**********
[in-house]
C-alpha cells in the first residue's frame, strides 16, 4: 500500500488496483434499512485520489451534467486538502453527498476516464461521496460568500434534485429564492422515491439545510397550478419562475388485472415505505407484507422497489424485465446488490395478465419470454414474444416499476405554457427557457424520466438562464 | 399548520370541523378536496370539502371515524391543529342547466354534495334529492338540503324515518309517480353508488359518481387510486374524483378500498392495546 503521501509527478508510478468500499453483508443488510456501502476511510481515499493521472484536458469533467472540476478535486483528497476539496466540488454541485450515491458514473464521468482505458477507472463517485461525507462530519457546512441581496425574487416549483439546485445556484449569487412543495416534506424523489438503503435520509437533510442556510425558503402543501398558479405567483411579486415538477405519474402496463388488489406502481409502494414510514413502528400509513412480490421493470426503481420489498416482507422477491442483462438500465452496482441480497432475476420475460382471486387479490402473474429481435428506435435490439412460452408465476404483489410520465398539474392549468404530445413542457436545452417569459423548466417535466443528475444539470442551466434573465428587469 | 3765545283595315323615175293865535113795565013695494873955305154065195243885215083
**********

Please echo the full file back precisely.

[in-house]
C-alpha cells in the first residue's frame, strides 16, 4: 500500500488496483434499512485520489451534467486538502453527498476516464461521496460568500434534485429564492422515491439545510397550478419562475388485472415505505407484507422497489424485465446488490395478465419470454414474444416499476405554457427557457424520466438562464 | 399548520370541523378536496370539502371515524391543529342547466354534495334529492338540503324515518309517480353508488359518481387510486374524483378500498392495546 503521501509527478508510478468500499453483508443488510456501502476511510481515499493521472484536458469533467472540476478535486483528497476539496466540488454541485450515491458514473464521468482505458477507472463517485461525507462530519457546512441581496425574487416549483439546485445556484449569487412543495416534506424523489438503503435520509437533510442556510425558503402543501398558479405567483411579486415538477405519474402496463388488489406502481409502494414510514413502528400509513412480490421493470426503481420489498416482507422477491442483462438500465452496482441480497432475476420475460382471486387479490402473474429481435428506435435490439412460452408465476404483489410520465398539474392549468404530445413542457436545452417569459423548466417535466443528475444539470442551466434573465428587469 | 3765545283595315323615175293865535113795565013695494873955305154065195243885215083